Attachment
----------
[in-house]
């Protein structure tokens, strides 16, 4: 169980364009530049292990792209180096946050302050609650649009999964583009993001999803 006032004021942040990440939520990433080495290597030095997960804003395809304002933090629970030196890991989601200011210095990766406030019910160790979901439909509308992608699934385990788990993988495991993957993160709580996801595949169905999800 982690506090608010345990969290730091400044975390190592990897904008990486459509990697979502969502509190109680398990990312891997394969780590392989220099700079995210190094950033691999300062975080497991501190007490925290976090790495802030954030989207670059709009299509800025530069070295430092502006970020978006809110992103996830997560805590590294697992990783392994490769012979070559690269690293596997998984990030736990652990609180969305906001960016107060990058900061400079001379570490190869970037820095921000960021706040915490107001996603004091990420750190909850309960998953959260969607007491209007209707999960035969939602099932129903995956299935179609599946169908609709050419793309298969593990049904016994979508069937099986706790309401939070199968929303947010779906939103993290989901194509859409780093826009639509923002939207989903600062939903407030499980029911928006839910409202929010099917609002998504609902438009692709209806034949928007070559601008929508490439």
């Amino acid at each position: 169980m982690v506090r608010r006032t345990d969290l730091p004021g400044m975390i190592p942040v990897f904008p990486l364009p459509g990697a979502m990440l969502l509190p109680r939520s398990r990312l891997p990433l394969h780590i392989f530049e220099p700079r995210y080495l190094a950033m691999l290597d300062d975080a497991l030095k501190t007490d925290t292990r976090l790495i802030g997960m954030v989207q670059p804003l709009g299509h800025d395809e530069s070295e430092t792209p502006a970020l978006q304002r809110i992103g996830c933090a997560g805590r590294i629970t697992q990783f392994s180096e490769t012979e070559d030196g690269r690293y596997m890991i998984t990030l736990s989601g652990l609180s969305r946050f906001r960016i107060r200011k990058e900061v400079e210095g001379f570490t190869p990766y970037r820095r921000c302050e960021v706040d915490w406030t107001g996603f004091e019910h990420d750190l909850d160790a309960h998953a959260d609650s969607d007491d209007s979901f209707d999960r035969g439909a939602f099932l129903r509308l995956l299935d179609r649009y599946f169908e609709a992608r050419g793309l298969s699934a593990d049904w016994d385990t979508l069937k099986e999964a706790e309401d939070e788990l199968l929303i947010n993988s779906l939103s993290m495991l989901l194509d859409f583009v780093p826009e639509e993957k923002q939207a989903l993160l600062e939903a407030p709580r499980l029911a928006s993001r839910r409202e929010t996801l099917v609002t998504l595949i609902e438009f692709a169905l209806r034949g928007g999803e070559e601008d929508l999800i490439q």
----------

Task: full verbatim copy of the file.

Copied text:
[in-house]
């Protein structure tokens, strides 16, 4: 169980364009530049292990792209180096946050302050609650649009999964583009993001999803 006032004021942040990440939520990433080495290597030095997960804003395809304002933090629970030196890991989601200011210095990766406030019910160790979901439909509308992608699934385990788990993988495991993957993160709580996801595949169905999800 982690506090608010345990969290730091400044975390190592990897904008990486459509990697979502969502509190109680398990990312891997394969780590392989220099700079995210190094950033691999300062975080497991501190007490925290976090790495802030954030989207670059709009299509800025530069070295430092502006970020978006809110992103996830997560805590590294697992990783392994490769012979070559690269690293596997998984990030736990652990609180969305906001960016107060990058900061400079001379570490190869970037820095921000960021706040915490107001996603004091990420750190909850309960998953959260969607007491209007209707999960035969939602099932129903995956299935179609599946169908609709050419793309298969593990049904016994979508069937099986706790309401939070199968929303947010779906939103993290989901194509859409780093826009639509923002939207989903600062939903407030499980029911928006839910409202929010099917609002998504609902438009692709209806034949928007070559601008929508490439």
């Amino acid at each position: 169980m982690v506090r608010r006032t345990d969290l730091p004021g400044m975390i190592p942040v990897f904008p990486l364009p459509g990697a979502m990440l969502l509190p109680r939520s398990r990312l891997p990433l394969h780590i392989f530049e220099p700079r995210y080495l190094a950033m691999l290597d300062d975080a497991l030095k501190t007490d925290t292990r976090l790495i802030g997960m954030v989207q670059p804003l709009g299509h800025d395809e530069s070295e430092t792209p502006a970020l978006q304002r809110i992103g996830c933090a997560g805590r590294i629970t697992q990783f392994s180096e490769t012979e070559d030196g690269r690293y596997m890991i998984t990030l736990s989601g652990l609180s969305r946050f906001r960016i107060r200011k990058e900061v400079e210095g001379f570490t190869p990766y970037r820095r921000c302050e960021v706040d915490w406030t107001g996603f004091e019910h990420d750190l909850d160790a309960h998953a959260d609650s969607d007491d209007s979901f209707d999960r035969g439909a939602f099932l129903r509308l995956l299935d179609r649009y599946f169908e609709a992608r050419g793309l298969s699934a593990d049904w016994d385990t979508l069937k099986e999964a706790e309401d939070e788990l199968l929303i947010n993988s779906l939103s993290m495991l989901l194509d859409f583009v780093p826009e639509e993957k923002q939207a989903l993160l600062e939903a407030p709580r499980l029911a928006s993001r839910r409202e929010t996801l099917v609002t998504l595949i609902e438009f692709a169905l209806r034949g928007g999803e070559e601008d929508l999800i490439q």